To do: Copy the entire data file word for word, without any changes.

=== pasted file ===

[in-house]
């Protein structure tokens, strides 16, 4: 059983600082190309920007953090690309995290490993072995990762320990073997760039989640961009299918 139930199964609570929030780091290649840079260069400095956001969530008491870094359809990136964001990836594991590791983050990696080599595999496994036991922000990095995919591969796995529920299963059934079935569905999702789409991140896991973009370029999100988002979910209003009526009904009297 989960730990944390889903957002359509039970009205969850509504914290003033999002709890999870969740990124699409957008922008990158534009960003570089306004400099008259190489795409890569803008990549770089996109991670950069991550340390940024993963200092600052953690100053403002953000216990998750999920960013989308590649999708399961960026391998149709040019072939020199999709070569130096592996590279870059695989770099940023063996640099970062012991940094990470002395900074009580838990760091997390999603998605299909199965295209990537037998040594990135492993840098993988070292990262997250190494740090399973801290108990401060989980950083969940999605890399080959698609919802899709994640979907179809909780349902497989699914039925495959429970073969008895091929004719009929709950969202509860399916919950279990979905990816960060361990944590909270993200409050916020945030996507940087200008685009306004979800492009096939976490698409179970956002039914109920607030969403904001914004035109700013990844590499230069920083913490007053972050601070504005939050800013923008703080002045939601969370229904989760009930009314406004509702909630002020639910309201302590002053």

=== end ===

[in-house]
């Protein structure tokens, strides 16, 4: 059983600082190309920007953090690309995290490993072995990762320990073997760039989640961009299918 139930199964609570929030780091290649840079260069400095956001969530008491870094359809990136964001990836594991590791983050990696080599595999496994036991922000990095995919591969796995529920299963059934079935569905999702789409991140896991973009370029999100988002979910209003009526009904009297 989960730990944390889903957002359509039970009205969850509504914290003033999002709890999870969740990124699409957008922008990158534009960003570089306004400099008259190489795409890569803008990549770089996109991670950069991550340390940024993963200092600052953690100053403002953000216990998750999920960013989308590649999708399961960026391998149709040019072939020199999709070569130096592996590279870059695989770099940023063996640099970062012991940094990470002395900074009580838990760091997390999603998605299909199965295209990537037998040594990135492993840098993988070292990262997250190494740090399973801290108990401060989980950083969940999605890399080959698609919802899709994640979907179809909780349902497989699914039925495959429970073969008895091929004719009929709950969202509860399916919950279990979905990816960060361990944590909270993200409050916020945030996507940087200008685009306004979800492009096939976490698409179970956002039914109920607030969403904001914004035109700013990844590499230069920083913490007053972050601070504005939050800013923008703080002045939601969370229904989760009930009314406004509702909630002020639910309201302590002053």